Take the 2-minute tour ×
Super User is a question and answer site for computer enthusiasts and power users. It's 100% free, no registration required.

I am trying to help a friend who moved her apps, etc. from an older Windows XP Pro computer to a brand new Windows 7 Home Premium PC. This was done via the ethernet ports through a router. After the transfer completed and the Windows 7 PC rebooted, the network card no longer works.

I tried the Windows 7 network troubleshooter - it agrees there is a problem, but has no clue what it is. Tells me it is a driver issue, but it is the driver from the factory that was working. Copied the driver files from a brand new identical PC just in case, no change.

I tried to delete the card and reboot, it found the adapter and initialized it, but no network.

Tried the netsh winsock reset - no luck.

Tried ipconfig release / renew - no luck

I am out of ideas. Does anyone know how to completely remove the Windows 7 networking crap under the hood so that it can re-build it from scratch? If not I am going to have to nuke the new PC back to the factory config and try it again.

TIA

share|improve this question

4 Answers 4

up vote 0 down vote accepted

Ensure you also uninstall any non-Windows network adapter helper applications (as well as the driver itself), before reinstalling the driver.

Perhaps one of the apps that was moved via PC Mover happens to be an "Internet Security" package or a firewall?

share|improve this answer
    
Bingo - I thought I had removed them, but it must have failed. Zone Alarm, Spy Sweeper and AVG anti virus. –  Kevin K Jan 3 '10 at 21:28
    
Glad it helped - I've been stung by that. ;) –  Ƭᴇcʜιᴇ007 Jan 7 '10 at 6:20

Do you have DHCP enabled and if not, have you manually set the correct IP address?

Next, try downloading the latest version of the driver direct from the manufacturers website and manually install it. Go to Device Management and do update driver then locate and install that driver.

Generally most of Windows built in drivers work, but some are bad and cause problems... As well as this, I have seen that Windows update sometimes contains older versions of drivers, so it is possible that an incorrect driver got installed.

share|improve this answer
    
DHCP is enabled, no luck. Tried the drivers from HP, they have a bug in the installer - it dies on a missing variable in their script. I have an open case there, probably be waiting for ever for that. Get the driver from another brand new identical PC and it did not help. –  Kevin K Jan 1 '10 at 20:55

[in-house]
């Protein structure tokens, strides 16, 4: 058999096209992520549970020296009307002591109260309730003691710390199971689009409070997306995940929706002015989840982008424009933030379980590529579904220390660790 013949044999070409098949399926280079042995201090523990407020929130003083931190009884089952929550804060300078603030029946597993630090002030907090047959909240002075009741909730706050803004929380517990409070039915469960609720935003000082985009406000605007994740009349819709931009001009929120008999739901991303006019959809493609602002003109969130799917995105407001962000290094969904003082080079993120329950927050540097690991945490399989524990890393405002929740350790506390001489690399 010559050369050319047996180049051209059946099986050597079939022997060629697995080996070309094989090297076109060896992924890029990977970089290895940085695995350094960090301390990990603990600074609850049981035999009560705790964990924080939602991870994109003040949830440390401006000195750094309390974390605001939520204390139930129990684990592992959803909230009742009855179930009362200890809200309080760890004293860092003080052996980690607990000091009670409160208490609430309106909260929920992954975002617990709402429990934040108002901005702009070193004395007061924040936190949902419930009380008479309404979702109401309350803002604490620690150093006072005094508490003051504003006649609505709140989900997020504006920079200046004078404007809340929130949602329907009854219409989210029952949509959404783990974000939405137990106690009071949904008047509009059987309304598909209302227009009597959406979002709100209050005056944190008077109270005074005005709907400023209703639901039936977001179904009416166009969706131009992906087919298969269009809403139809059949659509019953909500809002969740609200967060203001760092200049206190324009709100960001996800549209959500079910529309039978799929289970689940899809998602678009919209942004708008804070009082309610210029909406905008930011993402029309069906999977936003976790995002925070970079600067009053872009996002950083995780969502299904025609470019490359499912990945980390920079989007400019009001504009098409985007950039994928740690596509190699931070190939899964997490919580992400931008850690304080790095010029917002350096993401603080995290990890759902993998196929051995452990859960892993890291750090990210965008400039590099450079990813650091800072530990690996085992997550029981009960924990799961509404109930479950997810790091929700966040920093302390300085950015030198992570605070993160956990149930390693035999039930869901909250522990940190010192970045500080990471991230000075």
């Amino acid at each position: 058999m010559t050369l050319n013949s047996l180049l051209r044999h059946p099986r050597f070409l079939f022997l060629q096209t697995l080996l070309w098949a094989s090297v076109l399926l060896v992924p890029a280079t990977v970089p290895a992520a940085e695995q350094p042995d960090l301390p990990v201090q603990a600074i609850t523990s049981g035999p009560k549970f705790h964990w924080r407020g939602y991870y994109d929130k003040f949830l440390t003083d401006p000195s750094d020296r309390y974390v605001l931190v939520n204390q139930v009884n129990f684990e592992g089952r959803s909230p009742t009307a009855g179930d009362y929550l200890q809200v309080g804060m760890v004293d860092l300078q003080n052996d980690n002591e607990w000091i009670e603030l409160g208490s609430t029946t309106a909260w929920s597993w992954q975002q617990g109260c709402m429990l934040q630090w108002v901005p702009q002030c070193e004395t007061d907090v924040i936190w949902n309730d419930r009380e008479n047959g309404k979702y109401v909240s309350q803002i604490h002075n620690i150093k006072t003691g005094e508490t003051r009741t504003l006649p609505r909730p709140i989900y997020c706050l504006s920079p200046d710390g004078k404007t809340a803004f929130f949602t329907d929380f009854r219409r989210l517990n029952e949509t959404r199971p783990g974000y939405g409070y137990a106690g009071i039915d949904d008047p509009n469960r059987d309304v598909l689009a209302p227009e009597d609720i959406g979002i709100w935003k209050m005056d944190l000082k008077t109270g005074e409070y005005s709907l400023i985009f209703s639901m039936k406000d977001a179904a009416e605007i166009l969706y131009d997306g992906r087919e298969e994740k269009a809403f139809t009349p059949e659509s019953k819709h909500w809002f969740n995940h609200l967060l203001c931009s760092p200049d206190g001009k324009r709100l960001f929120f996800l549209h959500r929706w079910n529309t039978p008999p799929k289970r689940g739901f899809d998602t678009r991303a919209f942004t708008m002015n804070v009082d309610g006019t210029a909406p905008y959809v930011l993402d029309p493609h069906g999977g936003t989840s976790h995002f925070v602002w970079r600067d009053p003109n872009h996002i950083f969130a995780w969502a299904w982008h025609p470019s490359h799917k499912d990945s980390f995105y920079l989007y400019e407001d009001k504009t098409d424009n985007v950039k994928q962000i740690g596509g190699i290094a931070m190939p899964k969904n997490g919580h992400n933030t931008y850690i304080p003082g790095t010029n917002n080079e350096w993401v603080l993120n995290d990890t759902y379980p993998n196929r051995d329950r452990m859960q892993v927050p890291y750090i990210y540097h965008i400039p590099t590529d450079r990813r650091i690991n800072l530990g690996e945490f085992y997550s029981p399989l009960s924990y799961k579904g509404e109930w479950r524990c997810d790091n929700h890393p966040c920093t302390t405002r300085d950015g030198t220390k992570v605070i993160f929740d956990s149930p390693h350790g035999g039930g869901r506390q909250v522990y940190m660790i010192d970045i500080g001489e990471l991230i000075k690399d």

1  
Look who makes your network card and get them directly from there - e.g. Intel, Realtek, Via etc. –  William Hilsum Jan 1 '10 at 21:50
    
Why my network card and an incorrect windows update I had to remove the new .inf file (from c:\windows\inf) before removing the card and resintall it with the default w7 drivers (the manufacturer driver had the same problem as the windows update one...) (early adopting of w7...) –  fluxtendu Jan 2 '10 at 2:14

Some ideas you might have already tried:

  1. Re-verifying the connection parameters. Please include them in the post.
  2. Turn off IPv6.
  3. Turn of all firewalls and anti-virus (especially the firewall of Win7).

You can also boot in Safe mode with Networking to see if the network card now works.
If it does, you have to track down the blocking application.
If it doesn't, then the network driver is nuked. Try to find a driver on the manufacturer's site, rather than with Windows Update.

Question: What do you mean that it doesn't work? Can it ping the router? What make & model?

share|improve this answer
    
I mean that inside of the device manager there are no ! showing problems, but ipconfig shows no details for the config - trying ipconfig /renew gives errors about the state of all devices, and yet I can not find any errors anywhere. Can not ping without the IP stack getting started. I will try some of these other things you suggested tomorrow when I get back there. Very frustrating. –  Kevin K Jan 1 '10 at 23:43
    
See also the Event Log. –  harrymc Jan 2 '10 at 7:32

Try System Restore (Windows Key > search on System Restore).

This is reversible if it doesn't work and takes a little effort to try. It fixes a lot of problems like this. (Yes, it would be better to understand the problem but that can take you down a very deep rat hole.)

share|improve this answer

Your Answer

 
discard

By posting your answer, you agree to the privacy policy and terms of service.

Not the answer you're looking for? Browse other questions tagged or ask your own question.